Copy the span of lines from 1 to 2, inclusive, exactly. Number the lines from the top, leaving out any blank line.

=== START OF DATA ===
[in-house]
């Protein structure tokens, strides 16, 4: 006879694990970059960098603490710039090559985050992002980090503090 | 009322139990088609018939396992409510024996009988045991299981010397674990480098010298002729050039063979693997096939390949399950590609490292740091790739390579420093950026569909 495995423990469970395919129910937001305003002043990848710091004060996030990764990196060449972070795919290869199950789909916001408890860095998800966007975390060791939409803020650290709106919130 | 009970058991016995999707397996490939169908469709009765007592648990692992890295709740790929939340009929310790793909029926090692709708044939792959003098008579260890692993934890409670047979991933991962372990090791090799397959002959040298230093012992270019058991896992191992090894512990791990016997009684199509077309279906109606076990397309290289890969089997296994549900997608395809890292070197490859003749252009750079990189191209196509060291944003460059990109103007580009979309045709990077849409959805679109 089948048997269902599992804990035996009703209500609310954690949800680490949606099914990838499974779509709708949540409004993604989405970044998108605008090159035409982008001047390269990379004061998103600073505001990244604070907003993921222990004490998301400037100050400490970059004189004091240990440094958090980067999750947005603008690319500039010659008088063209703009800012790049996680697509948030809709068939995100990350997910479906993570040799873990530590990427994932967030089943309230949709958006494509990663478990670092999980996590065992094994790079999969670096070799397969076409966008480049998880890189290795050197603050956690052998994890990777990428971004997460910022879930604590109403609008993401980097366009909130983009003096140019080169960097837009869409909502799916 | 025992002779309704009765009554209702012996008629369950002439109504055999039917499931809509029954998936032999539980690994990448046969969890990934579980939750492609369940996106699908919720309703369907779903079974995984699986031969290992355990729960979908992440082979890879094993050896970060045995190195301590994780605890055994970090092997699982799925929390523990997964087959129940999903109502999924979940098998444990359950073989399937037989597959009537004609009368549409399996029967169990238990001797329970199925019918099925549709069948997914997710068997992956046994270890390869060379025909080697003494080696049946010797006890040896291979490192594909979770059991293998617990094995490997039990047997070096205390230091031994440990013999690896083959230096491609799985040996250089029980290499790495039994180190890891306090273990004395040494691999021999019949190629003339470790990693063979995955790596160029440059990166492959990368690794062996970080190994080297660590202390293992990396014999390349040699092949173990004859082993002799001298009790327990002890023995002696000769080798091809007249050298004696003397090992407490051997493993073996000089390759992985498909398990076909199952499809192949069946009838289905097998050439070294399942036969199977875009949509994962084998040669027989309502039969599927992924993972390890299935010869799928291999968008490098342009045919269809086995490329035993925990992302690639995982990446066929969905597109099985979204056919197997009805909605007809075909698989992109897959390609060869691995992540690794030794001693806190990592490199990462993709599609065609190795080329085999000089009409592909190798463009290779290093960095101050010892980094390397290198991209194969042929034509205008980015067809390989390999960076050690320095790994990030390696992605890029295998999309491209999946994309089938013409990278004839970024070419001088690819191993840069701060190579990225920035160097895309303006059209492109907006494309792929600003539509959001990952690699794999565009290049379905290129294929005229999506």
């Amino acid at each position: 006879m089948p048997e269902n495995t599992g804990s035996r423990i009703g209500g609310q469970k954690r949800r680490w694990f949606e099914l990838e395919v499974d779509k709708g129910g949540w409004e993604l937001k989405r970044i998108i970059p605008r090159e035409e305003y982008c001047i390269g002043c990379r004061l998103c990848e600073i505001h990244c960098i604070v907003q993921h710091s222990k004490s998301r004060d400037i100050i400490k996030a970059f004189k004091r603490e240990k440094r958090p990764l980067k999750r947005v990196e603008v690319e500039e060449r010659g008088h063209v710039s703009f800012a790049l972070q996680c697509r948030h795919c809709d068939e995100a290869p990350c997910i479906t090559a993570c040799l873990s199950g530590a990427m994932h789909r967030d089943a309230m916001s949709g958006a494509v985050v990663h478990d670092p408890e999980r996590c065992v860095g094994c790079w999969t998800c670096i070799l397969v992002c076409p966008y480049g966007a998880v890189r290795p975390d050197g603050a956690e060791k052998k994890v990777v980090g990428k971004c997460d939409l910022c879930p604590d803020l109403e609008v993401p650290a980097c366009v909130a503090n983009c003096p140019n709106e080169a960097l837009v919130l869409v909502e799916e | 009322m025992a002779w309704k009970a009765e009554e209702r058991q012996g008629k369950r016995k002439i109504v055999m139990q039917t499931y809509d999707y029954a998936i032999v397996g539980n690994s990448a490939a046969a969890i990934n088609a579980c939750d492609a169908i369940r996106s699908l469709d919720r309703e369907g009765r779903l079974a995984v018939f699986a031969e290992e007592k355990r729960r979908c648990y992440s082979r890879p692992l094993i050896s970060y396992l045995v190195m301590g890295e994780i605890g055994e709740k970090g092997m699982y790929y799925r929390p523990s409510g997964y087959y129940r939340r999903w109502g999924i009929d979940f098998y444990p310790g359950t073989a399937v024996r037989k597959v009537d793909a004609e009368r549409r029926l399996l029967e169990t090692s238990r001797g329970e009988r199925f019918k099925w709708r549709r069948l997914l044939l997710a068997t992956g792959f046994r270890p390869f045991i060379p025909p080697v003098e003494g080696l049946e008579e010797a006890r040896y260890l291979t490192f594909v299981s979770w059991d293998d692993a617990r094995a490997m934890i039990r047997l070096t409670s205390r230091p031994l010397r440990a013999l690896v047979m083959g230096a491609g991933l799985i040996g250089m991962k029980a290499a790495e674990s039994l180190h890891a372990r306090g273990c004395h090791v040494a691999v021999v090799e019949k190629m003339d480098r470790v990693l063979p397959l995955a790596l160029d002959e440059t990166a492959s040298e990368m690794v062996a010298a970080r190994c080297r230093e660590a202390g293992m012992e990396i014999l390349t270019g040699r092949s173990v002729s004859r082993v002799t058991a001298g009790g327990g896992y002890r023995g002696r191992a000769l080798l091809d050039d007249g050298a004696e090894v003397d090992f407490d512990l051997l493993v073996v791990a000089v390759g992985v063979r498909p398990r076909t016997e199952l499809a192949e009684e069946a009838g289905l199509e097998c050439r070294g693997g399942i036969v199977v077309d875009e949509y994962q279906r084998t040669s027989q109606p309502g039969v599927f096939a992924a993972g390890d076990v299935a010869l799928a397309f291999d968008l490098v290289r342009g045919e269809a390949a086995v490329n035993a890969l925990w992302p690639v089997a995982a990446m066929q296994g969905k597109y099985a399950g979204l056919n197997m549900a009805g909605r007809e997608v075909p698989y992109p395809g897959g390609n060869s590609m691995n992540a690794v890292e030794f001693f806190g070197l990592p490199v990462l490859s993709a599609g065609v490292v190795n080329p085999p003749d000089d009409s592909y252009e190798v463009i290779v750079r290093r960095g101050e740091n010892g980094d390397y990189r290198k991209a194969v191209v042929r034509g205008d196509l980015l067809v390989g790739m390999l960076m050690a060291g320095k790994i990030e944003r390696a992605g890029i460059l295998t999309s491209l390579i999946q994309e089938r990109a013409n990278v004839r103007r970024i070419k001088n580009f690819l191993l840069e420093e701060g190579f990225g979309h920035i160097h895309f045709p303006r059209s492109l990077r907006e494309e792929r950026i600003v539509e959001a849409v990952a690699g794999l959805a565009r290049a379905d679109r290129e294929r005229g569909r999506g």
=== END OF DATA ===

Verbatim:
[in-house]
């Protein structure tokens, strides 16, 4: 006879694990970059960098603490710039090559985050992002980090503090 | 009322139990088609018939396992409510024996009988045991299981010397674990480098010298002729050039063979693997096939390949399950590609490292740091790739390579420093950026569909 495995423990469970395919129910937001305003002043990848710091004060996030990764990196060449972070795919290869199950789909916001408890860095998800966007975390060791939409803020650290709106919130 | 009970058991016995999707397996490939169908469709009765007592648990692992890295709740790929939340009929310790793909029926090692709708044939792959003098008579260890692993934890409670047979991933991962372990090791090799397959002959040298230093012992270019058991896992191992090894512990791990016997009684199509077309279906109606076990397309290289890969089997296994549900997608395809890292070197490859003749252009750079990189191209196509060291944003460059990109103007580009979309045709990077849409959805679109 089948048997269902599992804990035996009703209500609310954690949800680490949606099914990838499974779509709708949540409004993604989405970044998108605008090159035409982008001047390269990379004061998103600073505001990244604070907003993921222990004490998301400037100050400490970059004189004091240990440094958090980067999750947005603008690319500039010659008088063209703009800012790049996680697509948030809709068939995100990350997910479906993570040799873990530590990427994932967030089943309230949709958006494509990663478990670092999980996590065992094994790079999969670096070799397969076409966008480049998880890189290795050197603050956690052998994890990777990428971004997460910022879930604590109403609008993401980097366009909130983009003096140019080169960097837009869409909502799916 | 025992002779309704009765009554209702012996008629369950002439109504055999039917499931809509029954998936032999539980690994990448046969969890990934579980939750492609369940996106699908919720309703369907779903079974995984699986031969290992355990729960979908992440082979890879094993050896970060045995190195301590994780605890055994970090092997699982799925929390523990997964087959129940999903109502999924979940098998444990359950073989399937037989597959009537004609009368549409399996029967169990238990001797329970199925019918099925549709069948997914997710068997992956046994270890390869060379025909080697003494080696049946010797006890040896291979490192594909979770059991293998617990094995490997039990047997070096205390230091031994440990013999690896083959230096491609799985040996250089029980290499790495039994180190890891306090273990004395040494691999021999019949190629003339470790990693063979995955790596160029440059990166492959990368690794062996970080190994080297660590202390293992990396014999390349040699092949173990004859082993002799001298009790327990002890023995002696000769080798091809007249050298004696003397090992407490051997493993073996000089390759992985498909398990076909199952499809192949069946009838289905097998050439070294399942036969199977875009949509994962084998040669027989309502039969599927992924993972390890299935010869799928291999968008490098342009045919269809086995490329035993925990992302690639995982990446066929969905597109099985979204056919197997009805909605007809075909698989992109897959390609060869691995992540690794030794001693806190990592490199990462993709599609065609190795080329085999000089009409592909190798463009290779290093960095101050010892980094390397290198991209194969042929034509205008980015067809390989390999960076050690320095790994990030390696992605890029295998999309491209999946994309089938013409990278004839970024070419001088690819191993840069701060190579990225920035160097895309303006059209492109907006494309792929600003539509959001990952690699794999565009290049379905290129294929005229999506």